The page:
Palestinians, Israeli army exchange fire


A Palestinian fugitive emerging from a building surrounded by Israeli soldiers opened fire yesterday, killing an Israeli officer before being shot dead by other soldiers, the army said.

At the Karni truck crossing between Israel and Gaza, meanwhile, a Palestinian opened fire and threw grenades, killing two Israeli workers and wounding another three before he was shot and killed by army troops, the army said.

In the West Bank city of Nablus, troops from an elite army unit, backed by helicopters, encircled a building in the Rafidiyah neighborhood and called on three fugitives holed up inside to surrender.

As the three emerged from the building, the third in line, Mazen Fraitekh, fired a pistol, killing Lt. Daniel Mandel, 24, and wounding another soldier.

Fraitekh was shot and wounded and retreated into the building, military officials said.

Mandel, from the Jewish settlement of Allon Shvut in the West Bank, was a Canadian citizen, according to the Canadian embassy in Tel Aviv. Local residents said Mandel was from Toronto.

Troops remained outside the five-story building for several hours, eventually storming it to discover Fraitekh had died of his wounds.

U.S. Army captures Palestinian terrorist


U.S. commandos in Baghdad have captured Abul Abbas, the leader of the violent Palestinian group that killed an American on the hijacked cruise liner Achille Lauro in 1985, U.S. officials said yesterday.

Abbas was taken by American special operations forces during a raid Monday night on the southern outskirts of the capital city, U.S. Central Command said in a statement.

Several of his associates were also detained during raids at several sites around Baghdad, defense officials said. Commandos, tipped off by U.S. intelligence to Abbas’ whereabouts, also seized documents – including Yemeni and Lebanese passports – and weapons such as rocket-propelled grenades, officials said.

American officials would not say whether Abbas would be held inside Iraq, taken to a third country or detained at a U.S. base. They also would not say whether he would face charges in the United States. Abbas was sentenced in absentia to life in prison in Italy for masterminding the Achille Lauro hijacking.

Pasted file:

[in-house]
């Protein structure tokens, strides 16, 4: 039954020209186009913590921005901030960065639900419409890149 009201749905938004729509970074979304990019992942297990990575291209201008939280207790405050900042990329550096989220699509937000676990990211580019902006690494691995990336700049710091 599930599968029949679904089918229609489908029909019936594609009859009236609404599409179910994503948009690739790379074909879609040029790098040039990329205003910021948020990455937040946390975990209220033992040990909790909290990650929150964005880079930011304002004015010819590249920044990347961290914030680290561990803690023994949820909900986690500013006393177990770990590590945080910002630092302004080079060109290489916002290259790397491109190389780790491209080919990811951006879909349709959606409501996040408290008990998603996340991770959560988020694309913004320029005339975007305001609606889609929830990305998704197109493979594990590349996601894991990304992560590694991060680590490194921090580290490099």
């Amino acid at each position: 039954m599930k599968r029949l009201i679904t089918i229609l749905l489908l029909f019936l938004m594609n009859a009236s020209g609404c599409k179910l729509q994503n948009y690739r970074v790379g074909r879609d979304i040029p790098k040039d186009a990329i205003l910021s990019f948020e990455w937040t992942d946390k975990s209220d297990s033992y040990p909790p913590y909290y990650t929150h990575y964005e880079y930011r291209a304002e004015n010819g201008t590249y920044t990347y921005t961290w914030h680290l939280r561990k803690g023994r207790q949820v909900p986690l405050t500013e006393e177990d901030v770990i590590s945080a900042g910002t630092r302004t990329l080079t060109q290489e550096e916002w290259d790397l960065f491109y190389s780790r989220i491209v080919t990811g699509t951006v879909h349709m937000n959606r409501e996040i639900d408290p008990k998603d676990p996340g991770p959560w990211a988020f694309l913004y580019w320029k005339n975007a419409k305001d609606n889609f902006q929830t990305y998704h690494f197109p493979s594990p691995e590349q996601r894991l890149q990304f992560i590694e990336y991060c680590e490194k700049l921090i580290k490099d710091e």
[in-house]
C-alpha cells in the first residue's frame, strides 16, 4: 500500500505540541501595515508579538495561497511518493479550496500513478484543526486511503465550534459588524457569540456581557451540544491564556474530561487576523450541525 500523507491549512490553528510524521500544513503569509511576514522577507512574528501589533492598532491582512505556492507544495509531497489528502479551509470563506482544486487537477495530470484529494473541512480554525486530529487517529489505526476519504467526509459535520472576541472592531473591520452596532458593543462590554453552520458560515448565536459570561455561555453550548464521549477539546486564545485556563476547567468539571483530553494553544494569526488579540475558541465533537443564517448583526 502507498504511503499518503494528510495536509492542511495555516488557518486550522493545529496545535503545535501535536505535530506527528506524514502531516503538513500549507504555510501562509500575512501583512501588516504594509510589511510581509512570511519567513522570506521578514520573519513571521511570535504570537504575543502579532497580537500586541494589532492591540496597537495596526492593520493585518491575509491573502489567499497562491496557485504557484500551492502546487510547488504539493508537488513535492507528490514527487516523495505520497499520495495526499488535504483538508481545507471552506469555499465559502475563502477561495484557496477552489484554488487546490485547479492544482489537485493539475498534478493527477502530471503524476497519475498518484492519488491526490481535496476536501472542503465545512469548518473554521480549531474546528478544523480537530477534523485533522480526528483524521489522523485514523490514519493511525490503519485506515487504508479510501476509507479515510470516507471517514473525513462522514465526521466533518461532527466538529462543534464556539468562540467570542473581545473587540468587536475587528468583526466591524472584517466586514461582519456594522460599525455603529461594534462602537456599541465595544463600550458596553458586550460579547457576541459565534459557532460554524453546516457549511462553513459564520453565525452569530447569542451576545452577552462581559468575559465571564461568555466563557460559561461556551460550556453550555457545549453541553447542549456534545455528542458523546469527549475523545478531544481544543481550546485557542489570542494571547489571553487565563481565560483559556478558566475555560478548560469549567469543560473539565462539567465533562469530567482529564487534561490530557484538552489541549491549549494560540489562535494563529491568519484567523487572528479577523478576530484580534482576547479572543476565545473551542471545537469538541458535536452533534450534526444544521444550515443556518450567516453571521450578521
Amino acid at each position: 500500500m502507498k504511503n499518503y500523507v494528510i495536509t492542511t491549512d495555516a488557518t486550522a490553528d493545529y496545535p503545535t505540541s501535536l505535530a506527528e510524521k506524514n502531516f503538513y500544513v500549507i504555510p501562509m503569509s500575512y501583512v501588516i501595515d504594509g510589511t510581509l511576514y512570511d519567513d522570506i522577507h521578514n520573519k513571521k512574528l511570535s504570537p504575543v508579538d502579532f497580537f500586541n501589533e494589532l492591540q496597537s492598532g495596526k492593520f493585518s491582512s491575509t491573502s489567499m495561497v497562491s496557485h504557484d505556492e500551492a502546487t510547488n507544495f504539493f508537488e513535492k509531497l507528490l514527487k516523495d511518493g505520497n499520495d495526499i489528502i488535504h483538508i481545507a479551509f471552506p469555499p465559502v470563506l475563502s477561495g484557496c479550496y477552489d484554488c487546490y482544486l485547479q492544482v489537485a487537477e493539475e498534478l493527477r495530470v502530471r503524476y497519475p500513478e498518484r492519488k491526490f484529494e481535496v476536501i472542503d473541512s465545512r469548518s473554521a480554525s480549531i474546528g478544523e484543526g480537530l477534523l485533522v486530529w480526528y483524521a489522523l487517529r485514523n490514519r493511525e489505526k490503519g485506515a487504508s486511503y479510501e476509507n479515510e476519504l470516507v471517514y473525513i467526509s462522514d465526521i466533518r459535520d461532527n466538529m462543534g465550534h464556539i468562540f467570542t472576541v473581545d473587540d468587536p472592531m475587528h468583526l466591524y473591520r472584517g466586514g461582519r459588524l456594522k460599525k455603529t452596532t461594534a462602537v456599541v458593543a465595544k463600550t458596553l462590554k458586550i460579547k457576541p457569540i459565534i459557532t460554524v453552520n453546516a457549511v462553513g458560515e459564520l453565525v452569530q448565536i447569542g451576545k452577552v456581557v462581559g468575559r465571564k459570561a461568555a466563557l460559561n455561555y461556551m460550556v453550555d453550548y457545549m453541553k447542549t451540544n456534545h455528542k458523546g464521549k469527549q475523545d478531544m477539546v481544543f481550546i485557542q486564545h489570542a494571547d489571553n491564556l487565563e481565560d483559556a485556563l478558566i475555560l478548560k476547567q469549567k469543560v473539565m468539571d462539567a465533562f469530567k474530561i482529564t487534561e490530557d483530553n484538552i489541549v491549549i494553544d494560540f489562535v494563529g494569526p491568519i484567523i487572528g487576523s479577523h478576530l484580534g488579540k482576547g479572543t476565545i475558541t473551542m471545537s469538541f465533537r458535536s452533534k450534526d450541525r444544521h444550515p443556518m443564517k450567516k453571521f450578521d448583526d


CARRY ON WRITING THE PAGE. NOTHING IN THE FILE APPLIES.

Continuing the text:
The man known as Abul Abbas, whose name actually is Mohammed Abbas, led a faction of the Palestine Liberation Front, a Palestinian splinter group.

Nine more victims join SARS death toll


Doctors saved the baby of a pregnant woman dying of the respiratory ailment known as SARS, delivering the child by Caesarean section, hospital officials said. The mother was one of nine people whose deaths were reported yesterday as Hong Kong struggles to combat the disease.

The global toll topped 150, defying Asia’s battle to stop severe acute respiratory syndrome. U.S. experts warned the just-revealed genetic code for the suspected SARS virus doesn’t explain how it arose but should lead to better tests to detect it.

The SARS mother’s baby was born April 1, according to Hong Kong’s Princess Margaret Hospital, which declined to release information on the baby’s gender or condition.

The Ming Pao daily said the baby was not full-term but doctors decided the 34-year-old mother was so sick they should go ahead with the birth.

FBI cracks down on corrupt lab scientists


Reformed after controversy in the mid-1990s, the FBI crime lab is dealing with new wrongdoing by employees that has opened the door for challenges of the lab’s science in scores of cases involving DNA and bullet analysis, several internal documents show.

One FBI lab scientist, who connected suspects to bullets through lead analysis, has been indicted after admitting she gave false testimony, and a technician has resigned while under investigation for alleged improper testing of more than 100 DNA samples, according to records and interviews.

In addition, one of the lab’s retired metallurgists is challenging the bureau’s science on bullet analysis, prompting the FBI to ask the National Academy of Sciences to review its methodology, the records obtained by The Associated Press show.

Starbucks faces inter-national boycotts


Having installed its chic coffee stores across much of North America, Starbucks Corp. is aggressively expanding overseas – and like other global retailing icons, is finding that international fame can carry a price.

Starbucks has been boycotted by anti-war protesters in Lebanon and criticized by New Zealand advocates seeking higher coffee prices to farmers. Faced with the possibility of terrorist attacks, the company has pulled out of Israel.

Such dissent overseas recalls some of the problems faced by McDonald’s Corp., which has been targeted by everyone from anti-war demonstrators to vegetarians.

What some see as growth, others see as corporate colonialism. What some see as international expansion of Starbucks, others see as the outright hijacking of foreign cultures.

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